Using standard parts (not bare) I laid out a board a few years ago with a TI uBGA MSP430 DSP on one side, a DFN EEPROM on the other, several OPAs and a bunch of related discrete, thermistors and a pressure sensor, all on 19mm x 6.9mm.

Not a development board, of course, but not pushing the shrink limits all that hard, either.  (wildlife telemetry fwiw).

Sanjib.A
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Re: Tiny is right
Sanjib.A   7/30/2013 12:33:47 PM
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These kind of development boards not only help the engineers, but also help the students and electronics enthusiasts to develop innovative staffs at a very low cost. About 12 years back I bought a 8951 board which was 10-15 times larger than these boards and I paid ~$100. I used that a lot learning and doing several home automation staffs. The enthusiasts now can do much more with these tiny things without spending more money. 

rick merritt
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Re: Tiny is right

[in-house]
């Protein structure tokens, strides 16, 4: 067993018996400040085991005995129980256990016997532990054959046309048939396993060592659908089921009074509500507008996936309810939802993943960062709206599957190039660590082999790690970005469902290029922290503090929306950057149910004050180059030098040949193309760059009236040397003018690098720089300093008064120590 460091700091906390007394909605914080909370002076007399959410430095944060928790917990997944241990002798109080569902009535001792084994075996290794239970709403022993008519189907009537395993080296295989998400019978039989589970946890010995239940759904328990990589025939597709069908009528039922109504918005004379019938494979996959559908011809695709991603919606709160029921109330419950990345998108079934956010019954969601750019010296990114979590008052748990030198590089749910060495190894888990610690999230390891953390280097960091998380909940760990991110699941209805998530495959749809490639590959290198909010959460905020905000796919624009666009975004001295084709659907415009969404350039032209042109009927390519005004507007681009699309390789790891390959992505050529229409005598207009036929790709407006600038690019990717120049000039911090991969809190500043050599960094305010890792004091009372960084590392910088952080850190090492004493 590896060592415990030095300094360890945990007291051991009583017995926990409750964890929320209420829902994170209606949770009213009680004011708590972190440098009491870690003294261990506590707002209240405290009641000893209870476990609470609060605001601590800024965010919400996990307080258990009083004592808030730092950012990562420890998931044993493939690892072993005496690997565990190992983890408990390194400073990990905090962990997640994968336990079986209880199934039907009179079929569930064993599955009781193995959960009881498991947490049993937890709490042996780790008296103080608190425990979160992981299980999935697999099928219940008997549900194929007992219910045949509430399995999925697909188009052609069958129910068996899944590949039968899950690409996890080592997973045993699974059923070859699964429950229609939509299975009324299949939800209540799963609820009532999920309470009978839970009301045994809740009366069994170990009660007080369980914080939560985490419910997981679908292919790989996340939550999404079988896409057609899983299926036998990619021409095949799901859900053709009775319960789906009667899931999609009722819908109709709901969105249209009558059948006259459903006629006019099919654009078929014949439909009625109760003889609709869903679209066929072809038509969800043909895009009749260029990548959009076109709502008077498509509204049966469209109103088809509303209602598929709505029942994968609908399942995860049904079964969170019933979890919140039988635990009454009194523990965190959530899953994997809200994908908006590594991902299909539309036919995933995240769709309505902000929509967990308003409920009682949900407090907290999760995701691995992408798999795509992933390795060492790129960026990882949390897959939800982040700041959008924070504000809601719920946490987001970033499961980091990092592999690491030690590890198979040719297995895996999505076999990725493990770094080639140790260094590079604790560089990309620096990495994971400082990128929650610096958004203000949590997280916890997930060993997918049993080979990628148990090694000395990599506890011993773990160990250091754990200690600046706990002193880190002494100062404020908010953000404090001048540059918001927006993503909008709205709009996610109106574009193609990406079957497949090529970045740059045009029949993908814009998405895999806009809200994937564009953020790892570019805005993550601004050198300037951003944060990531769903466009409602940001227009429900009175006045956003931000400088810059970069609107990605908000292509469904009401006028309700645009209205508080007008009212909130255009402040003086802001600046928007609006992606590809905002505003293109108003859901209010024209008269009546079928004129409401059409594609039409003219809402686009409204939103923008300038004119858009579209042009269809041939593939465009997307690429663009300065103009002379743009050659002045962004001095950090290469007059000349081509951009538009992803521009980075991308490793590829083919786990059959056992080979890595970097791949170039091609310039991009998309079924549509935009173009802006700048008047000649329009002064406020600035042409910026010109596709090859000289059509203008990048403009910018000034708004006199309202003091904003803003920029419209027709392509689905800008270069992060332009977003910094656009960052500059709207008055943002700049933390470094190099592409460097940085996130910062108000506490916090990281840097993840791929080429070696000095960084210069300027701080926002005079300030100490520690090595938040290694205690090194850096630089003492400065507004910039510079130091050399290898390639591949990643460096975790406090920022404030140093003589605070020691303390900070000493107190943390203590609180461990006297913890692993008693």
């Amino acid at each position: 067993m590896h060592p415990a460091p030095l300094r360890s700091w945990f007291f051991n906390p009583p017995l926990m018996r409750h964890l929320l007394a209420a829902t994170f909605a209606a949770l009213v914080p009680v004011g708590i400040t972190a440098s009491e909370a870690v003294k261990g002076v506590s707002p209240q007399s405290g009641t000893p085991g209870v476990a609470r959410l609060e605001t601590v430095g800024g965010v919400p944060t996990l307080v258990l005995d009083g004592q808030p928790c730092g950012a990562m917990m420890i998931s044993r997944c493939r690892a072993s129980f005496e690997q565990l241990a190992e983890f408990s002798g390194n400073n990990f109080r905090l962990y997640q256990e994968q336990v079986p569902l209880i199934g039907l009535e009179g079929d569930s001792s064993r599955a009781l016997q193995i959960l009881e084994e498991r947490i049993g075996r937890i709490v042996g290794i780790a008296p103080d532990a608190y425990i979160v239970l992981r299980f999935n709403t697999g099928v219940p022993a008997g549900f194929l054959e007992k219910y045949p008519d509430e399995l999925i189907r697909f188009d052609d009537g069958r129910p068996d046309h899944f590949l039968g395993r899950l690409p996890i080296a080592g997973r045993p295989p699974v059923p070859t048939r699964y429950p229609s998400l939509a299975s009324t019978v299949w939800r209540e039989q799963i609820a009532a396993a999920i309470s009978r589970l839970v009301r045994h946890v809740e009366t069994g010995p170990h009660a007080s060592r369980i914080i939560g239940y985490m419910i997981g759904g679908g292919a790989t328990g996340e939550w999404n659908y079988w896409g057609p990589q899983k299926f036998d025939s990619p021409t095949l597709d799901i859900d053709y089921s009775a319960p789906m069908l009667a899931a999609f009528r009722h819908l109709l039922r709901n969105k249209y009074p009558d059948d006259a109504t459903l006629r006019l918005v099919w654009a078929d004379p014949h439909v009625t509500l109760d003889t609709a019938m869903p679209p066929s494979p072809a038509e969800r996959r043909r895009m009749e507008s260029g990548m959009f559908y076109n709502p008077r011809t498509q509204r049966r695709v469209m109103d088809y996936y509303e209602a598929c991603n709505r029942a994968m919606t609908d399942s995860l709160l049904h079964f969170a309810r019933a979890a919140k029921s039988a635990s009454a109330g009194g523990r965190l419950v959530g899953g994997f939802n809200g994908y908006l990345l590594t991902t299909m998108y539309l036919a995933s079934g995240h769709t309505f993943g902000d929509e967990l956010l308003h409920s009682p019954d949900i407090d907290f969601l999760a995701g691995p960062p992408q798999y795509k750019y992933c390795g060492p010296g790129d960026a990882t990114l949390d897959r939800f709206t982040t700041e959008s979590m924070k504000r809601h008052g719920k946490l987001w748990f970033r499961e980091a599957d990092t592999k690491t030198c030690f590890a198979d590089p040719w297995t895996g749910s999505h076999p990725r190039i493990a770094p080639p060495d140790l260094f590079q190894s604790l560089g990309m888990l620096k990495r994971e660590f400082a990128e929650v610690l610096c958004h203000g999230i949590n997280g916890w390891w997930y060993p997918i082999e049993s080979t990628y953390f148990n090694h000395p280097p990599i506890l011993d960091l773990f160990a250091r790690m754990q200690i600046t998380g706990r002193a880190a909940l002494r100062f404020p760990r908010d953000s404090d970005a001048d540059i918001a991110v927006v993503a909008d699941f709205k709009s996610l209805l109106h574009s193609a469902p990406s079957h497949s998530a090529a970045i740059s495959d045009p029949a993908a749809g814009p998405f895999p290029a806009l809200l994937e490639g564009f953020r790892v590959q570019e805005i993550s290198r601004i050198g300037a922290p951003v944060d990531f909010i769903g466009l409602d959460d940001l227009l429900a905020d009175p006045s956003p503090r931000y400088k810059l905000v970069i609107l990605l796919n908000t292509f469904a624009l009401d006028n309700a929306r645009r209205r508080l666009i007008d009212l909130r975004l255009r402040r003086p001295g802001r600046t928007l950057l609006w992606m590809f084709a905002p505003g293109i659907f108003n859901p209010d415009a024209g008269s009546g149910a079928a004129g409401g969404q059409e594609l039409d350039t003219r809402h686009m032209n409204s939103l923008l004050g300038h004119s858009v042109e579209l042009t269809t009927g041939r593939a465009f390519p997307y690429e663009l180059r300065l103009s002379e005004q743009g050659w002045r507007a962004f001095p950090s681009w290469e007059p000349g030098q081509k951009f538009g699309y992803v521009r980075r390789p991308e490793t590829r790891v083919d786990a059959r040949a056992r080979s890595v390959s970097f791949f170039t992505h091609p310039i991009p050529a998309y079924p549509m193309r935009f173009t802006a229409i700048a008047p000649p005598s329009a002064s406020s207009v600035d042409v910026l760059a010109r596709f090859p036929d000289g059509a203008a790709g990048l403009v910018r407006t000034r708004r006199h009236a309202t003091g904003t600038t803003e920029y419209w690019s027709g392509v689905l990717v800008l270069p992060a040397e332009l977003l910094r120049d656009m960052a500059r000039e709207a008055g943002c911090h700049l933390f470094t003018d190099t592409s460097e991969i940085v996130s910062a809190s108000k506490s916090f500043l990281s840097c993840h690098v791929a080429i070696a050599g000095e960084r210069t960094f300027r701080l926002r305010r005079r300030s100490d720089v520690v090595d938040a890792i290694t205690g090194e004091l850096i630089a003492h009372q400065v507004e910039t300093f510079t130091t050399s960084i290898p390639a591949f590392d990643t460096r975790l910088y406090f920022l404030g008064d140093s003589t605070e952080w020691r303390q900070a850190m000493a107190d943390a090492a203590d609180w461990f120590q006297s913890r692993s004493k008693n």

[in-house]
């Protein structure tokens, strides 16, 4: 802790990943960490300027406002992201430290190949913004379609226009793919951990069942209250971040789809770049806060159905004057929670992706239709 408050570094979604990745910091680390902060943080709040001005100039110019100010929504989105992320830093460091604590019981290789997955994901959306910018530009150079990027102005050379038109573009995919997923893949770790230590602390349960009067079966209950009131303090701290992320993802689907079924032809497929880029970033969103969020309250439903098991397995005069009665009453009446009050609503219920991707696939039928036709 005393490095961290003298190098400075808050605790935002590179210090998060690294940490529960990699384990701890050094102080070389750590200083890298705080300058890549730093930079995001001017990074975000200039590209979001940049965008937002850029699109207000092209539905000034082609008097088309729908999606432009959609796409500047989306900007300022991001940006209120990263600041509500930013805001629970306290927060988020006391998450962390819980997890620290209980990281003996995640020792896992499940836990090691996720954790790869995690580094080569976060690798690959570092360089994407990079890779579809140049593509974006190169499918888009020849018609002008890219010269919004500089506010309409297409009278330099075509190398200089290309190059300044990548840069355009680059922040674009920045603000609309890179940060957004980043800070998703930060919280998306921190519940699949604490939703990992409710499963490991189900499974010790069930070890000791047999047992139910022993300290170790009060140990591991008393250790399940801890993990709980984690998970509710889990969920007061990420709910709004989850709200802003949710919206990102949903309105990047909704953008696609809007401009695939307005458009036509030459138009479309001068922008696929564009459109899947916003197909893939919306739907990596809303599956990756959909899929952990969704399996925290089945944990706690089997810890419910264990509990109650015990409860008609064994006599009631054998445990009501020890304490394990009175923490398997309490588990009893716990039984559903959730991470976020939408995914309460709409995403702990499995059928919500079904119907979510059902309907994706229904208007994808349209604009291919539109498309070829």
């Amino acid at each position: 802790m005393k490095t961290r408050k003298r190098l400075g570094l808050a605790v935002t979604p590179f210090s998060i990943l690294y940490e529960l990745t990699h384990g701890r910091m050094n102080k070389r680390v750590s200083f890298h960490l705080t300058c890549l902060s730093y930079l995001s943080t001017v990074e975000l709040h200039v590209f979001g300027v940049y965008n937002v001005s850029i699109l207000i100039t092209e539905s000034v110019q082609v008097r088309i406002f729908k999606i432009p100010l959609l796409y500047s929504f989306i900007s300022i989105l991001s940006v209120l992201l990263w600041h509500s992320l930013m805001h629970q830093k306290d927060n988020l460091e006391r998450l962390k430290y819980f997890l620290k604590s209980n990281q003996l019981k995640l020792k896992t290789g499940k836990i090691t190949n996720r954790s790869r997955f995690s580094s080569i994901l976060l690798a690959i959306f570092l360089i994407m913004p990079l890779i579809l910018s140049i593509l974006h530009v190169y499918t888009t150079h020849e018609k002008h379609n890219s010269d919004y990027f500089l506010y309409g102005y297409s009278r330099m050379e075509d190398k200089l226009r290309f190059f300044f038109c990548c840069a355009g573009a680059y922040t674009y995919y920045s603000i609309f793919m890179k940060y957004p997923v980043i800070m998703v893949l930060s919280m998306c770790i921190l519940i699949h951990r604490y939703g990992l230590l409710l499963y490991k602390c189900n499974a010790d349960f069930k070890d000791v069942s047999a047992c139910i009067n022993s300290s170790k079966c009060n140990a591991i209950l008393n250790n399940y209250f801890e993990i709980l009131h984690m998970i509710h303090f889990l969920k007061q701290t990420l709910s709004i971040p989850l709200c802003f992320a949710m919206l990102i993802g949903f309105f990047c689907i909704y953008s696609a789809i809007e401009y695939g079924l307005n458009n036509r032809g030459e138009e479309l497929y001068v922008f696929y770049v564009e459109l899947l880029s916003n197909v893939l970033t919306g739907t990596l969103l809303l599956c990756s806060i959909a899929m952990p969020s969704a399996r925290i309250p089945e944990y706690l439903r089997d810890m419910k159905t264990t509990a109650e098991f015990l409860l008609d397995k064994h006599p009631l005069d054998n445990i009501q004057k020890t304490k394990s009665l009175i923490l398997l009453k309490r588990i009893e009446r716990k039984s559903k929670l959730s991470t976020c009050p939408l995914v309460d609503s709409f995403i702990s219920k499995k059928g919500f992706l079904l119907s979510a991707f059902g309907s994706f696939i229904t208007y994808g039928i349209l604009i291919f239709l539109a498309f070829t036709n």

rick merritt   7/30/2013 2:02:24 PM
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@Sanjob: Good historical prespective!

fredrik.nyman
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Re: Tiny is right
fredrik.nyman   7/30/2013 5:09:01 PM
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The Gumstick deserves a mention; it was one of the very first tiny dev boards.

rick merritt
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I'd love to see a chart with IO
rick merritt   7/29/2013 9:23:42 PM
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Very cool collection of ultra small dev boards I had never heard of.

I'd love to see a single table that lists them to easily compare price/size and most importantly the trade offs they make in IO to get so small.

Kudos for bringing these to light, Caleb!

Caleb Kraft
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Re: I'd love to see a chart with IO
Caleb Kraft   7/29/2013 11:18:40 PM
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the single table idea would be cool but would get so huge. There are so many variations available that it would get very difficult tracking them all down. I wonder if someone has already done it?


If not, maybe we should.

rick merritt
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Pix
rick merritt   7/29/2013 9:25:03 PM